The hardest thing about writing these articles on the word “unsigned” is deciding on which pun to use for the title. A close second was “Unsigned, Sealed, Delivered” (but I thought that might be a little too much). Anyway…
In my last article I talked about how a big percentage of independent artists do not view themselves as unsigned (or un-anything), that the term is contemptibly anachronistic and wildly presumptuous. Still, I suspect the argument might smack more of stung ego than righteous indignation. So in this post I will briefly touch on an actual problem that the nasty little word can create.
That problem is pressure. Unnecessary pressure.
Now don’t get me wrong, pressure can be a very good thing, I work with plenty of people who would really benefit from cultivating a sense of urgency. But too much pressure can lead to bad decision-making as well as a warped sense of what to aim for. The word “unsigned” – dripping with all that perverted arrogance – represents the kind of pressure a band can do without.
The word supposes that signing to a major label is the goal when, in reality, it is merely a manoeuvre. An optional manoevre. One of many in a long long game.
The most powerful weapon the established labels have over emerging independents is The Past. They may have a lot of money and connections but those things are tiny next to the might of a mythology. The big labels own all that old stuff, the authentic stuff (and if they didn’t make it then they bought it). No matter how rubbish Island Records became when it was sold to Universal, no matter how far it strayed from its independent roots it will always be the label that was once home to Bob Marley, Roxy Music, Nick Drake, Cat Stevens, Jimmy Cliff etc. That will always be the key to their influence. But I know people who have signed to Island in recent years and it has done nothing but damage their careers. Still artists will keep signing to the big labels because of that legacy. That sexy legacy. That Psiren on the rocks.
Why? Because they want to heave themselves out of that perceived cesspit of “unsigned artists” – they want to distance themselves from open mics, battle of the bands, showcase events,good-exposure events, ones to watch lists, pay-to-play, gigging-for-a-few-beers, facebook-invites, vote-for-my-band, “click Like”, follow-me-on-twitter… (ie the amateur circuit where everyone is equal but not everyone is necessarily good – it can be a deafening place).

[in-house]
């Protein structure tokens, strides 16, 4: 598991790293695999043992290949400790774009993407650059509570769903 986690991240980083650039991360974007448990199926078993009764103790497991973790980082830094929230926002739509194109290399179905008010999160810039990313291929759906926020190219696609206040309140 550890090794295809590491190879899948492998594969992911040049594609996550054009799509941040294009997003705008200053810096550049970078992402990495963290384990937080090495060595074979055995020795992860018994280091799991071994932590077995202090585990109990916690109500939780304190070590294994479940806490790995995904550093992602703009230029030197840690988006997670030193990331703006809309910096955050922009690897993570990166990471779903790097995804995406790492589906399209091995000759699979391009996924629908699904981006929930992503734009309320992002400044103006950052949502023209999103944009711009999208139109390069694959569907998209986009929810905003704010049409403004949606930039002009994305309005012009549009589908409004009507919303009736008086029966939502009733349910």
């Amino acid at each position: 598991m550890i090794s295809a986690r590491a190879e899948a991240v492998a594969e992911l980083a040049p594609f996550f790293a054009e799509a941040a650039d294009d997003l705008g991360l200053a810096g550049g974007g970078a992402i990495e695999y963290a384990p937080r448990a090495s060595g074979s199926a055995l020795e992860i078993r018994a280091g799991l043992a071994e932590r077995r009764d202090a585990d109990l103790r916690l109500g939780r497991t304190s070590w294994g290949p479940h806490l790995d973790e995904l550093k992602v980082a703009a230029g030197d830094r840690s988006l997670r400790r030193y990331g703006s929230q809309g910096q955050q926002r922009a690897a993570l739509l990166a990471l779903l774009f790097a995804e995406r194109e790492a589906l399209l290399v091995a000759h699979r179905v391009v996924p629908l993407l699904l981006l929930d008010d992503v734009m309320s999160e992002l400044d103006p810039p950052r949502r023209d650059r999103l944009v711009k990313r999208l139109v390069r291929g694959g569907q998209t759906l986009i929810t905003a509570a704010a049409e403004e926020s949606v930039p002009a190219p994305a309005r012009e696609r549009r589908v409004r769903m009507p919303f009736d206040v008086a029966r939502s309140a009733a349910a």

Here is my confession – one which doesn’t fit well with my onstage persona: As well as stuff like artistic integrity and general enjoyment, the big important thing for me in all this “independent musician” stuff is a desire for my family not to worry about me any more than is biologically necessary.
Because the depressing thing is that once you are no longer in your early twenties, the word “unsigned” might as well say “failure” – I am older than Jimi Hendrix or Curt Cobain or Ian Curtis or Buddy Holly ever managed to be. And it makes me think: What have I achieved?
Loads actually. I have achieved LOADS. The only difference is that none of it ever lined the pockets of Sony and so comparatively few people know about it. The sad thing is that practically everyone I know (outside musician circles) would respect me far more if I was on the books of a major label. Even if my records flopped and I was playing to empty rooms, even if my management was taking every penny I earned, even if I was in thousands or even millions of pounds of debt to the company, my family and friends would probably think that my being signed to a major label was far more impressive than being unsigned and making a sustainable career out of it.
I could go on and on about this. In fact I have (I just axed about five hundred words on the phenomenon of success by association and the stigma of the under-endorsed – but it all got a bit ranty so now it’s in the trash).
I am not against the major labels. I would be very happy to work with one on a case by case basis (they have lots of different departments employing lots of talented people from various fields of expertise). What I object to is the creaking conceit that artists are not worth anything on their own terms, that they have to be part of (and owned by) a greater power.
Look at the movie business: the studio system of contracted players went out of the window decades ago but it still functions as an industry. In fact it works better as a consequence of being more flexible. There will always be taste-makers and marketing people and producers etc but why does the music world still play at labels? Why can’t it just be about projects?
Carving out a niche for oneself in the creative industries is an ongoing process, there is rarely a moment where one can truly say “I’ve made it” (though the term “making it” gets thrown about an unhelpful amount). In the independent sector people have to create their own measurement systems and judge their success levels accordingly. Judging oneself by another person’s rules is absolutely pointless (financially speaking Britney is doing a lot better than I am – creatively, however, I’m not so sure).
Bands who spend all their time trying to lose the “un” from the word “unsigned” will miss out on a huge amount of living and probably foster a lot of regrets along the way.
If you’ll permit me one lazy analogy by way of conclusion:
The recording contract is like the carrot dangled in front of a mule pulling a cart along a dirt track. If the mule only ever looks at the carrot then it is in danger of walking straight off a cliff.
FIRST PUBLISHED DECEMBER 2011